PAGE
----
# A Comparison of Numerical Approaches for the Design of Mooring Systems for Wave Energy Converters

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## Abstract

**:**

## 1. Introduction

## 2. Numerical Models

#### 2.1. Quasistatic Mooring Frequency Domain

- $\left[M\right]$: Mass matrix of the floating structure
- $\left[A\left(\omega \right)\right]$: Added mass matrix
- $\left[B\left(\omega \right)\right]$: Radiation damping matrix
- $\left[{B}_{d}\right]$: Linearized drag force
- $\left[H\right]$: Hydrostatic matrix
- $\left[{K}_{m}\right]$: Linearized mooring stiffness

- ${S}_{\mathrm{SV}}\left(\mu \right)$: Slowly-varying wave drift force spectrum
- $T\left(\omega ,\omega \right)$: Drift force quadratic transfer function

#### 2.2. Quasistatic Mooring Time Domain

- ${T}_{\mu}$: Mean line tension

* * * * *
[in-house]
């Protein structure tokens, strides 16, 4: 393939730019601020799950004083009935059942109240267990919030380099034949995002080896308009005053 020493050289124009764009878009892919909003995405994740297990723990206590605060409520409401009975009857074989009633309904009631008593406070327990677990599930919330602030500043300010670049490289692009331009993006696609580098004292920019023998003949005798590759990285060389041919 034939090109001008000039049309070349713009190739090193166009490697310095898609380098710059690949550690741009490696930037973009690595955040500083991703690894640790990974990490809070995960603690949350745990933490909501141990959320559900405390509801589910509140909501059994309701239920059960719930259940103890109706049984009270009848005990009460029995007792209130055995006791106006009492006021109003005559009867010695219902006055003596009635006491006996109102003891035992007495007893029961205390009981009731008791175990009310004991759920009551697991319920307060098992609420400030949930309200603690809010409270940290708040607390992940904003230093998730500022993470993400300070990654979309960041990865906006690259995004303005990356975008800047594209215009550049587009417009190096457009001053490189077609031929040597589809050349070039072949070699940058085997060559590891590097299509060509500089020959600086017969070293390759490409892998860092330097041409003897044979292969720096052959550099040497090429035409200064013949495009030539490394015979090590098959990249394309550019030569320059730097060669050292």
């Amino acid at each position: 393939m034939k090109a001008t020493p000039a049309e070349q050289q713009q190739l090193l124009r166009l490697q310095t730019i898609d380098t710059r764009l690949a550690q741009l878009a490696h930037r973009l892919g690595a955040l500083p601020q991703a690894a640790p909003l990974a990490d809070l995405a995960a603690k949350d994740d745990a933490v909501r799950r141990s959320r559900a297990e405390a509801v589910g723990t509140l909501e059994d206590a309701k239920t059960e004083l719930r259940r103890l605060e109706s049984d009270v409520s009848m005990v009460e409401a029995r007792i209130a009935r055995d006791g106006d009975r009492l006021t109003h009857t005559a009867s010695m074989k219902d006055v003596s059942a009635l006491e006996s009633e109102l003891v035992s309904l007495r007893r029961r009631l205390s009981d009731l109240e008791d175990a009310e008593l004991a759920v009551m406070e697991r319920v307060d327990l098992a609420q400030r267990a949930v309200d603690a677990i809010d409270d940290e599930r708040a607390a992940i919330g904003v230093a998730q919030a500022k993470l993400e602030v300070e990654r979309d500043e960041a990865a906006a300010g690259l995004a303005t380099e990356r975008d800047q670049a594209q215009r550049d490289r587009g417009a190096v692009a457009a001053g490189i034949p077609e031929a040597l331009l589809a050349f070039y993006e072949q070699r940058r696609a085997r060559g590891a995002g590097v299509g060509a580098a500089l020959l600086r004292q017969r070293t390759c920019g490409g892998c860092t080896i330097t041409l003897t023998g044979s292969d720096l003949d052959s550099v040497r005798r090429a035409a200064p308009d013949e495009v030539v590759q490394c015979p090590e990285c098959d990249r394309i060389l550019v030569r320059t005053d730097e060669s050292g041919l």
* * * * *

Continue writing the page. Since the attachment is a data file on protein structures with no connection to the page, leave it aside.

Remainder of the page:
- ${T}_{\sigma}$: Standard deviation of line tension maxima of the set of simulations

#### 2.3. Dynamic Mooring Time Domain

#### 2.4. Reference Simulation Cases

#### 2.5. Environmental Conditions

#### 2.6. Mooring Properties

#### 2.7. Numerical Model of the Floating Wave Energy Converter

^{2}]. Its total mass is 2.434 × 10

^{6}[kg].

## 3. Results

#### 3.1. Quasistatic Frequency Domain Model Results

#### 3.2. Performance Results of Non-Linear QSTD and DynTD Models

#### Floater Dynamics

## 4. Predicted Line Tensions

#### Performance and Cost Comparison Results of Numerical Models